Meditations from a warm, spring run


For more than four hours today I got to be a runner.

Up hills.

Down hills.

Eyeing Manhattan from the George Washington Bridge.

Over a bridge.

Through a tunnel.

When I was a runner I couldn’t be anything else. Those emails had to wait. Those stresses dogging me all week would be there for later. I was busy because, in those moments, I was just running.

I was just being. And it was beautiful.


The tree canopy hung a thick, warm blanket of air over me as I entered Palisades Interstate Park, some eight miles into the run.

Sometime during those steps across dirt trails, down stone steps and to rock overlooks, I felt at home. The trails had welcomed me.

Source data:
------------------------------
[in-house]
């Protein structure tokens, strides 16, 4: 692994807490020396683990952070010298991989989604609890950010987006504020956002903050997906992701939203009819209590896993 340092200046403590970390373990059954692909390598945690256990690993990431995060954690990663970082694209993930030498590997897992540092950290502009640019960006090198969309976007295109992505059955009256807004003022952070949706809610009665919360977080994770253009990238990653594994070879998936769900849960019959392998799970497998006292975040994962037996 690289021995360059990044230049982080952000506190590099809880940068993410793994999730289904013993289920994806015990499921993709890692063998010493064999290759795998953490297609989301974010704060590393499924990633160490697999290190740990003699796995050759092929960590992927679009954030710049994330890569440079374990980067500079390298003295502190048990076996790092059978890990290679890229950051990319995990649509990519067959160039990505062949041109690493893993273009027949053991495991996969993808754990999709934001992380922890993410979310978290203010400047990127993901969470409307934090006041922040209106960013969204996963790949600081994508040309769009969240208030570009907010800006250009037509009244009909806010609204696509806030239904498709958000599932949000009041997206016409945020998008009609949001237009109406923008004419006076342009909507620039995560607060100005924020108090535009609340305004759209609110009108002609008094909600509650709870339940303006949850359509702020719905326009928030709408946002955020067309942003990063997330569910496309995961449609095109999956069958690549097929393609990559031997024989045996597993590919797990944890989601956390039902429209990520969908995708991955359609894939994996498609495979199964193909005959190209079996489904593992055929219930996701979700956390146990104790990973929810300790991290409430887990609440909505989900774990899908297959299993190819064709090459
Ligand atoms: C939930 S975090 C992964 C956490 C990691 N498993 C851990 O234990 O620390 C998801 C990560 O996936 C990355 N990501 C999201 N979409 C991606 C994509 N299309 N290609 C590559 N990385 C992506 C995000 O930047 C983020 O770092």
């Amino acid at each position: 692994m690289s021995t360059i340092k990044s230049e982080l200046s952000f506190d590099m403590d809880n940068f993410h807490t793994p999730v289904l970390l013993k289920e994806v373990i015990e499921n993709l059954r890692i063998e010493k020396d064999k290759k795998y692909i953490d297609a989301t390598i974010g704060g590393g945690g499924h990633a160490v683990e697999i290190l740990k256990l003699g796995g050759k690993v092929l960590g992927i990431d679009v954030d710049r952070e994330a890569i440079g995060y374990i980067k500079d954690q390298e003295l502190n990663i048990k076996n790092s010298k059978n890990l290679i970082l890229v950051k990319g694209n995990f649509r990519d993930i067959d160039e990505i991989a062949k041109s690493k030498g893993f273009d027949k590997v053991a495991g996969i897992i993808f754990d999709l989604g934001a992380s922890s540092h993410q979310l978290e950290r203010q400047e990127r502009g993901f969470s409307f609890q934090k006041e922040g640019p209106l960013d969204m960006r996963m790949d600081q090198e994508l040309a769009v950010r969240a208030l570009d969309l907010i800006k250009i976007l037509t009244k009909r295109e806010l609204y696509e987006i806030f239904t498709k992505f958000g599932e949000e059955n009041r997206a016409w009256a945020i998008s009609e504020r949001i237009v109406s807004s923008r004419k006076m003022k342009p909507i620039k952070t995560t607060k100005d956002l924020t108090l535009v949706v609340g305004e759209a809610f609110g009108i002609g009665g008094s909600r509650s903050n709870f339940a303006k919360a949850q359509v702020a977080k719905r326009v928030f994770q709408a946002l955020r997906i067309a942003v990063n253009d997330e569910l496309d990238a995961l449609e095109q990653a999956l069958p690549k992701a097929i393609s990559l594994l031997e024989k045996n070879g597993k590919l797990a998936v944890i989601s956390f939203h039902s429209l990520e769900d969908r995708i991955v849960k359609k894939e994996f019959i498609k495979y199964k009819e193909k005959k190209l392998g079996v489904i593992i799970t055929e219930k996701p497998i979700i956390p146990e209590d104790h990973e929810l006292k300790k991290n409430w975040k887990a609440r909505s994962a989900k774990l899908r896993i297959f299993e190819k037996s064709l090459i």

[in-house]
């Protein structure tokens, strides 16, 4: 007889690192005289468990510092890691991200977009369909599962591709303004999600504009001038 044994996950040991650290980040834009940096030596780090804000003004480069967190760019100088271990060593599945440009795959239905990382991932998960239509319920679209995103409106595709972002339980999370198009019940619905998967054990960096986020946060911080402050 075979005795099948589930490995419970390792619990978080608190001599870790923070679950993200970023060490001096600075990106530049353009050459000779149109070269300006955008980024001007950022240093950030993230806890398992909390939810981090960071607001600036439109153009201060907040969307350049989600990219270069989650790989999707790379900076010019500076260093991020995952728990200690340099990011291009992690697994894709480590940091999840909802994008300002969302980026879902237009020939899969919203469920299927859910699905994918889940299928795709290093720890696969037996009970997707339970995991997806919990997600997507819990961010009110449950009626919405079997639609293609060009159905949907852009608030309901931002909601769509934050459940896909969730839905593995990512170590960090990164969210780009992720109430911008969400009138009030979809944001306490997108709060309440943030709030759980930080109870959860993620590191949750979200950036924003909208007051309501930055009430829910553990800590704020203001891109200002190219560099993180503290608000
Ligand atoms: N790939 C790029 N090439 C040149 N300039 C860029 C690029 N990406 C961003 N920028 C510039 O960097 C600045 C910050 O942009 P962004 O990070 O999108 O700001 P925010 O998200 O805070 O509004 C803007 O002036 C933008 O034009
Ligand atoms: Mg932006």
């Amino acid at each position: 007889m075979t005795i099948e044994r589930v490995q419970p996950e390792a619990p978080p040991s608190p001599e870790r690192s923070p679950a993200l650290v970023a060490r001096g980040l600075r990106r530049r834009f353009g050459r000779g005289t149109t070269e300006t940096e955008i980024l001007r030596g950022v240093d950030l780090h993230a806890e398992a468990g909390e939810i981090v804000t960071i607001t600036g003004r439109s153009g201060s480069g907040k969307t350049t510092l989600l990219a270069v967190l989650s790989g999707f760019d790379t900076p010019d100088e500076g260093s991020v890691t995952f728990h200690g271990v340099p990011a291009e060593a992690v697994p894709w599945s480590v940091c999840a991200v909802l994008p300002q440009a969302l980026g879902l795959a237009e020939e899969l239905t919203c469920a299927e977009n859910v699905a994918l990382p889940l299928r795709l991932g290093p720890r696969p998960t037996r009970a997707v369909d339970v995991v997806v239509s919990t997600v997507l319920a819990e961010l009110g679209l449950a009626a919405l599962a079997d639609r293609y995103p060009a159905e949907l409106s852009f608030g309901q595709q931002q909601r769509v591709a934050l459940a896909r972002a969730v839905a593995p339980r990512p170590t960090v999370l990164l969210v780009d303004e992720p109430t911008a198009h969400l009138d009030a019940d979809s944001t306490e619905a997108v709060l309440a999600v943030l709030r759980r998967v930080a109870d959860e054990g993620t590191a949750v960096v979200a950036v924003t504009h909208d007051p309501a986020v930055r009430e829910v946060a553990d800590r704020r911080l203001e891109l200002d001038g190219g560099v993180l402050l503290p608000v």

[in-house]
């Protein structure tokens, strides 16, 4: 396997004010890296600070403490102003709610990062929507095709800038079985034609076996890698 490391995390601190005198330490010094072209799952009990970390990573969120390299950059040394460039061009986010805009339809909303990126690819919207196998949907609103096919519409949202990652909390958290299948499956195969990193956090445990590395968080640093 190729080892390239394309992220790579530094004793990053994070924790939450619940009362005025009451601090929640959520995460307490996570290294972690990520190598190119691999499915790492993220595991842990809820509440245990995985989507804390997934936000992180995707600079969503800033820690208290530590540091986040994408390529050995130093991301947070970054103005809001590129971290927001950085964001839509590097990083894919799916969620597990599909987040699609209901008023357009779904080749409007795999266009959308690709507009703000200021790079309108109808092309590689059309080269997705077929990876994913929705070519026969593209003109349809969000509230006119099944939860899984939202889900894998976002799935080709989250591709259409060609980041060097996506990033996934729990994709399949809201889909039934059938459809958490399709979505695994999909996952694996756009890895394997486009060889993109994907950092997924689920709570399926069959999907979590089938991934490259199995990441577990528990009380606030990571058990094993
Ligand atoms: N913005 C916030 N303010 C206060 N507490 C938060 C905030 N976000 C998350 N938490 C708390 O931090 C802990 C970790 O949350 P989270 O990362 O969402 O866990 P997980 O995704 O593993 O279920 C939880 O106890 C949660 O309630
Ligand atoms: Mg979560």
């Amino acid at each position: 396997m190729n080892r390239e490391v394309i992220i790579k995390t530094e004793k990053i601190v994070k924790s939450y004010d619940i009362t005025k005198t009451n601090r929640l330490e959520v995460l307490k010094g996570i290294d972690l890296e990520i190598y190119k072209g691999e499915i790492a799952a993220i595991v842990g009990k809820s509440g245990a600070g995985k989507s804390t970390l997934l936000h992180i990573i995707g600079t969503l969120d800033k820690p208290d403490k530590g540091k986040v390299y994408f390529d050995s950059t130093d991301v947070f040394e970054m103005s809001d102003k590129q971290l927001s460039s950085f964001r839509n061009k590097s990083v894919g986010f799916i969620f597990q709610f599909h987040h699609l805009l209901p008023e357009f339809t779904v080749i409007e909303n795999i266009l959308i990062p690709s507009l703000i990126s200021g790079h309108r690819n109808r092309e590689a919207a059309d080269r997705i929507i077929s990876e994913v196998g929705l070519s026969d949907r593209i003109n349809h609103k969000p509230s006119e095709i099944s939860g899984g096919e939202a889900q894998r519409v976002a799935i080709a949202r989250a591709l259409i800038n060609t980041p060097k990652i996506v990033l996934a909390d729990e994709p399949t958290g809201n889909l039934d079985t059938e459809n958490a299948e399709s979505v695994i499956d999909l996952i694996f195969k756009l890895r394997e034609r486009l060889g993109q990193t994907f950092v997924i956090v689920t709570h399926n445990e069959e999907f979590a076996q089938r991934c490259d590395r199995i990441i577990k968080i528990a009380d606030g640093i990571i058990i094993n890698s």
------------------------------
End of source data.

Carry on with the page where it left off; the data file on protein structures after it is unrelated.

“He wondered whether home was a thing that happened to a place after a while, or if it was something that you found, in the end, if you simply walked and waiting and willed it long enough.” — Neil Gaiman in “American Gods.”

I plopped down on a rock, dangling my feet above the Hudson River. It felt good to rest, 15 miles of tired already accumulated on my legs.

A Canada goose waded over to keep me company as I sucked down water in big gulps and tried to take my time to enjoy a Clif Bar.

Our conversation was mostly small talk.

He paddled away.

And I ran home.

Total Distance: 26.5 mi. | Elevation Gain: 3,379 ft.


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